Destruction of the Glencairn Tower in Motherwell (near Glasgow) / Photograph by Sam Hardie
Explosions are so ubiquitous in Hollywood Cinema, and the emotion is so intense when one torn-down reality that we do not quite seem to realize what they really are. In 2007, Mike Davis was trying to historicize the car bomb and its urban consequences in his book Buda’s Wagon: A Brief History of the Car Bomb (Verso, 2007) but his analysis was legitimately anthropocentric, which I want to avoid in this specific article. “Leaving the human” can sometimes be risky as it potentially leads to the depoliticization of things – depolitics being a form of politics too and a rather totalitarian one – but it also allows to think of a better understanding of the material world in which we live, and from which we exist as a body.
What is an explosion at the pure physics level? A bomb is an apparatus that contains folded within itself the potential liberation of an important volume of energy in the form of an exothermic reaction. Such a volume of energy and the speed with which it gets released provoke a sudden disaggregation of the material bodies (animate or inanimate) that surrounds its center. Insisting on the suddenness or the violence of the explosion would be another anthropocentric way to consider it as it would necessarily associate the scale of time in which it occurs to the scale of time of human perception. In other words, the Big Bang could be considered as a sudden explosion at a certain scale of time even though, 14 billions years later, the universe is still affected by its original release of energy. In a materialist interpretation, the speed to which an explosion is effectuated is therefore irrelevant and such an “event” can be compared to any other modification of matter like erosion or entropy. If we define destruction by the operation in which physical bodies are being “broken down” into smaller material assemblages, we can however define an explosion as a destructive transformation of matter without being anthropocentric.
Now that we read explosion at a materialist level, we can go back to what our bodies make us, humans, and maybe for some of us even, designers. What does such a materialist knowledge (only very briefly sketched here) mean in terms of design. The bomb, as we know it, is an artifact and a very precisely designed one. In his Entretien sur la mécanologie (Interview about Mechanology, 1968) about which I will write much more some other day, Gilbert Simondon explains that a machine, in order to exist, needs to be stable i.e. that it does not have any self-destructive characteristics – he refers to the very first engines that often tended to explode. The design of a bomb, a grenade, or any other explosive apparatuses does not apply this definition as it needs to control the precise moment of its self-destruction. The latter is likely to trigger the destruction of the other material bodies around it and therefore accomplish the goal that its creator has imagined for it.
The design of such apparatuses therefore involves its precise assemblage in such a way that its moment of self-destruction can be controlled; that is the design of the object’s actuality, but there is a second dimension of design to observe; one that addresses the object’s virtuality. What I mean by virtuality is the volume of energy that will be release by it and that requires to be precisely designed as well. Of course, in the case of terror, this part of design is not as much considered as the impact wanted is simply maximum; but in the case of military or para-military operations such a design is fundamental. In his lecture, Forensic Architecture (2009), Eyal Weizman describes (see past article about the notion of urbicide) how the American and Israeli Army uses the services of people, who we could call “energy designers”, that carefully elaborate the assassination of targeted individuals or groups through the design of bombs in relationship to the built environment. What is interesting here is that the virtual volumes of energy that are designed are not so much targeting these same individuals’ bodies directly but rather, the physical structure that host them. The building and the failure of its structural integrity are literally used as a weapon against them. Just like “normal” architects design schemes to ultimately have them built, these military technicians are designing schemes to ultimately have them destroyed. In this case, the volume of energy is wanted to be controlled to limit the destruction to a level where only the targeted individuals’ bodies would be affected and destroyed by it. Of course this is only theoretical and E. Weizman reveals that each operation has a specific amount of tolerated civilian deaths that would occurs at the same time than the targeted individual’s one.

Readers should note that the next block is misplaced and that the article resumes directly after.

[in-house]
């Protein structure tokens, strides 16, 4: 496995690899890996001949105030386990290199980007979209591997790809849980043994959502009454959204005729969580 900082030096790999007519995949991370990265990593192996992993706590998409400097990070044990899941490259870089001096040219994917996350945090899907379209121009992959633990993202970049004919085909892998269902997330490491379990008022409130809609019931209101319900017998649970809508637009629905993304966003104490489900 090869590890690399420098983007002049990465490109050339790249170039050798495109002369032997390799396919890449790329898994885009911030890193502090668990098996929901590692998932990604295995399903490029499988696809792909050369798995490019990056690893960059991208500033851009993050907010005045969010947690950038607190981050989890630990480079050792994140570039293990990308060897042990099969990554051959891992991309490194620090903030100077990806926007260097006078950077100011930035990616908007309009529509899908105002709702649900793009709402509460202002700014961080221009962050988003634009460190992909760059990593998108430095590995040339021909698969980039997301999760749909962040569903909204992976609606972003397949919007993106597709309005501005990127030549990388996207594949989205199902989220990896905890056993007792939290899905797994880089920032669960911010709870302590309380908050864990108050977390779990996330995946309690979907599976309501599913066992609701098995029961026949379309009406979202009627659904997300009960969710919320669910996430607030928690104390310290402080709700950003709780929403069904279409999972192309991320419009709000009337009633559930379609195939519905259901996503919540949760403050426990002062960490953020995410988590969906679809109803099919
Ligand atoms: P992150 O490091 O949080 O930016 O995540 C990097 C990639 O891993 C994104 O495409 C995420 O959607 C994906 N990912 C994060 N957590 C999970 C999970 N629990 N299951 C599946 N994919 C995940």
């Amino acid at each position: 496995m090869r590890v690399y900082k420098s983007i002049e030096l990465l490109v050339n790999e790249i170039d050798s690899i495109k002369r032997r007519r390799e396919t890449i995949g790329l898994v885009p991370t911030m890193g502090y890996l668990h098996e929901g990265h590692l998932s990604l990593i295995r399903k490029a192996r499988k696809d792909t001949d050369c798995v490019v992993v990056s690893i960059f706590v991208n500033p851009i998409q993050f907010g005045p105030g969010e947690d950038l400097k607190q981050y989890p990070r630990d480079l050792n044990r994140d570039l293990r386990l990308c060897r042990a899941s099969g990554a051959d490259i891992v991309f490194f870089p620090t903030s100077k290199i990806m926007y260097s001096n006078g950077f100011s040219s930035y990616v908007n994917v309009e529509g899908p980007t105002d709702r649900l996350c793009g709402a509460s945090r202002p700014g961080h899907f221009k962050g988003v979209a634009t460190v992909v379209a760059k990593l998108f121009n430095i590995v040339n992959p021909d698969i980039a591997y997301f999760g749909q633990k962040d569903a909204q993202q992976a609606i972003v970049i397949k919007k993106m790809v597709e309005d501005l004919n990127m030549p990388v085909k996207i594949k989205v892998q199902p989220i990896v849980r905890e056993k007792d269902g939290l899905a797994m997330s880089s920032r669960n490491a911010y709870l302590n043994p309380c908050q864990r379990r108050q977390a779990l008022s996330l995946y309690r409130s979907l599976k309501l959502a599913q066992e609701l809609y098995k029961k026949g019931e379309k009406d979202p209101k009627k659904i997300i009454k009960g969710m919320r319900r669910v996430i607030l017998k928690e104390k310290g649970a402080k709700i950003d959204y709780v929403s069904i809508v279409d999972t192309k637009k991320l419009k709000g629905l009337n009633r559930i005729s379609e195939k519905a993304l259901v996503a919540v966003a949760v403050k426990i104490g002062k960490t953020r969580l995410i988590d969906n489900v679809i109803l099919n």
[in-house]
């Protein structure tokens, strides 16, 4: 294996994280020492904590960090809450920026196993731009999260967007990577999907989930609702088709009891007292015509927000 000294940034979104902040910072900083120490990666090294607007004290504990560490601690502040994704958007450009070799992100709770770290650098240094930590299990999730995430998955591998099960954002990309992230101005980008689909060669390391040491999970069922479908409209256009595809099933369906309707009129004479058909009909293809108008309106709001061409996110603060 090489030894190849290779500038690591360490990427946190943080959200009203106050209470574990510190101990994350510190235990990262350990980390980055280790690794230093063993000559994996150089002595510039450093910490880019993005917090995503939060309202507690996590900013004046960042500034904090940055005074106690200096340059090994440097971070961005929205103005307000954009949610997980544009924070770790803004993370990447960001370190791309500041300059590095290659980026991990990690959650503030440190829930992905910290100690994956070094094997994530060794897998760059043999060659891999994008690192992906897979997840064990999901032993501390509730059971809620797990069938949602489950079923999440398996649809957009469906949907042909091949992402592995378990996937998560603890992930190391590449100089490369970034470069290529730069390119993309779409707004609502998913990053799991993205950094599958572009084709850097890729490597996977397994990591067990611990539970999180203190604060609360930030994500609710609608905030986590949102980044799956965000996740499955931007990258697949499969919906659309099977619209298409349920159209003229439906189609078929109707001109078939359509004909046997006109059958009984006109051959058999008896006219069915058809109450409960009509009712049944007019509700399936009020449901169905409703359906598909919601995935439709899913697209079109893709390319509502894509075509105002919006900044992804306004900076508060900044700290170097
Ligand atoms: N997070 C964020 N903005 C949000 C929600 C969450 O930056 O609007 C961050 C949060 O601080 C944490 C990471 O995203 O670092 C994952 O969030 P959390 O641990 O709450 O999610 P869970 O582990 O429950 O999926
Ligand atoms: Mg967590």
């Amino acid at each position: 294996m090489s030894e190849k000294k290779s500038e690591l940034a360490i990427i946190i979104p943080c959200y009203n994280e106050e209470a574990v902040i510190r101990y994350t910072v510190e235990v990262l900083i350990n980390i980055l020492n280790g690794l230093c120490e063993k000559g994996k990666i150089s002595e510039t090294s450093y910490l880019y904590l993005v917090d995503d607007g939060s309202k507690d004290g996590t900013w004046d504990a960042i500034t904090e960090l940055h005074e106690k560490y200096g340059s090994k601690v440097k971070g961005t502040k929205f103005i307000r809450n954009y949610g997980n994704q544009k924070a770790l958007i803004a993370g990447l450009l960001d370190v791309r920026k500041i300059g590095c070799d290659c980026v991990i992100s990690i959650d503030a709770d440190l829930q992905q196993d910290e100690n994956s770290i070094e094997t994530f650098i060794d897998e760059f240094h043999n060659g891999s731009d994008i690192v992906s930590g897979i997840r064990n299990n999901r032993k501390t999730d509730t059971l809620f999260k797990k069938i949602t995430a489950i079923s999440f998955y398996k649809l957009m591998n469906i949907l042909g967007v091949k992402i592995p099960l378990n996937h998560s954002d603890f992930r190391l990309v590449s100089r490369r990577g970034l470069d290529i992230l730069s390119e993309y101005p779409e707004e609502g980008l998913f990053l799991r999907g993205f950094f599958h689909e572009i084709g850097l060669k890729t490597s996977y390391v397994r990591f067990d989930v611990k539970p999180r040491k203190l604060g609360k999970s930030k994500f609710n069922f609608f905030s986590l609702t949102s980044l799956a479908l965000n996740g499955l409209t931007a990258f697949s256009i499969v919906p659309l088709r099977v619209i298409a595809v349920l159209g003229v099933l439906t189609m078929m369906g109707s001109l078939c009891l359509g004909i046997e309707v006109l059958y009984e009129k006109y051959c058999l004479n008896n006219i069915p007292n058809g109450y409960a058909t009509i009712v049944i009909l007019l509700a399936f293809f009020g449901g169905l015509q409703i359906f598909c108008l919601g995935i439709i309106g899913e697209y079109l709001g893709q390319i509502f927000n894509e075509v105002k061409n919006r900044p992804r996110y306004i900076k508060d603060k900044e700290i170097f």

This article is, of course, not written to suggest that we might ever be designing such “volumes of energy”, but rather that each modification of matter that we design and orchestrate has (at least) two levels of reading that cannot be considered individually: a non-anthropocentric physical one and a political one. Practicing architecture should consist in the skillful and informed articulation of these two dimensions.